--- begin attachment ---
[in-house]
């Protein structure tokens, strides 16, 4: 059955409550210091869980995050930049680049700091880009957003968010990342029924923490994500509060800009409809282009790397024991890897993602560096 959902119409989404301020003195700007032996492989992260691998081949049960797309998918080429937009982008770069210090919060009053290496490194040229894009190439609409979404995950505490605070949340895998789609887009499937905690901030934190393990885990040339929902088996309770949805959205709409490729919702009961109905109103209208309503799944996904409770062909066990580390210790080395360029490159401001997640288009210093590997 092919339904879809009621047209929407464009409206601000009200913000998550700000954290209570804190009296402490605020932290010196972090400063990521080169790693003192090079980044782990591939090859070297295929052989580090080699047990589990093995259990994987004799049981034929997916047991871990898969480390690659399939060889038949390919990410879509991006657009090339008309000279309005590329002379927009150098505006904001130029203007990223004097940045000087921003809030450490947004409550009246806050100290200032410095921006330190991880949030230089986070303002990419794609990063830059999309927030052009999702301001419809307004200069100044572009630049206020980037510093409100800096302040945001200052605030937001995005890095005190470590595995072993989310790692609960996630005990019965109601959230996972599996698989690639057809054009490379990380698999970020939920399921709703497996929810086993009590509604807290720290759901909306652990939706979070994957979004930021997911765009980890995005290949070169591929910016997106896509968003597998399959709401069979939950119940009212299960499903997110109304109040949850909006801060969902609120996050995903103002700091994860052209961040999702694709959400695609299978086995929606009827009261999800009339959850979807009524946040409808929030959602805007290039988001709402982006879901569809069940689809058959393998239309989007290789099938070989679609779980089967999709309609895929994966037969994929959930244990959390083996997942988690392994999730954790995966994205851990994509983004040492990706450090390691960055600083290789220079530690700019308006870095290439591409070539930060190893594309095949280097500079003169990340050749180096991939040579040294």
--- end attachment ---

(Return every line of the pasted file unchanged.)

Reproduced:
[in-house]
């Protein structure tokens, strides 16, 4: 059955409550210091869980995050930049680049700091880009957003968010990342029924923490994500509060800009409809282009790397024991890897993602560096 959902119409989404301020003195700007032996492989992260691998081949049960797309998918080429937009982008770069210090919060009053290496490194040229894009190439609409979404995950505490605070949340895998789609887009499937905690901030934190393990885990040339929902088996309770949805959205709409490729919702009961109905109103209208309503799944996904409770062909066990580390210790080395360029490159401001997640288009210093590997 092919339904879809009621047209929407464009409206601000009200913000998550700000954290209570804190009296402490605020932290010196972090400063990521080169790693003192090079980044782990591939090859070297295929052989580090080699047990589990093995259990994987004799049981034929997916047991871990898969480390690659399939060889038949390919990410879509991006657009090339008309000279309005590329002379927009150098505006904001130029203007990223004097940045000087921003809030450490947004409550009246806050100290200032410095921006330190991880949030230089986070303002990419794609990063830059999309927030052009999702301001419809307004200069100044572009630049206020980037510093409100800096302040945001200052605030937001995005890095005190470590595995072993989310790692609960996630005990019965109601959230996972599996698989690639057809054009490379990380698999970020939920399921709703497996929810086993009590509604807290720290759901909306652990939706979070994957979004930021997911765009980890995005290949070169591929910016997106896509968003597998399959709401069979939950119940009212299960499903997110109304109040949850909006801060969902609120996050995903103002700091994860052209961040999702694709959400695609299978086995929606009827009261999800009339959850979807009524946040409808929030959602805007290039988001709402982006879901569809069940689809058959393998239309989007290789099938070989679609779980089967999709309609895929994966037969994929959930244990959390083996997942988690392994999730954790995966994205851990994509983004040492990706450090390691960055600083290789220079530690700019308006870095290439591409070539930060190893594309095949280097500079003169990340050749180096991939040579040294």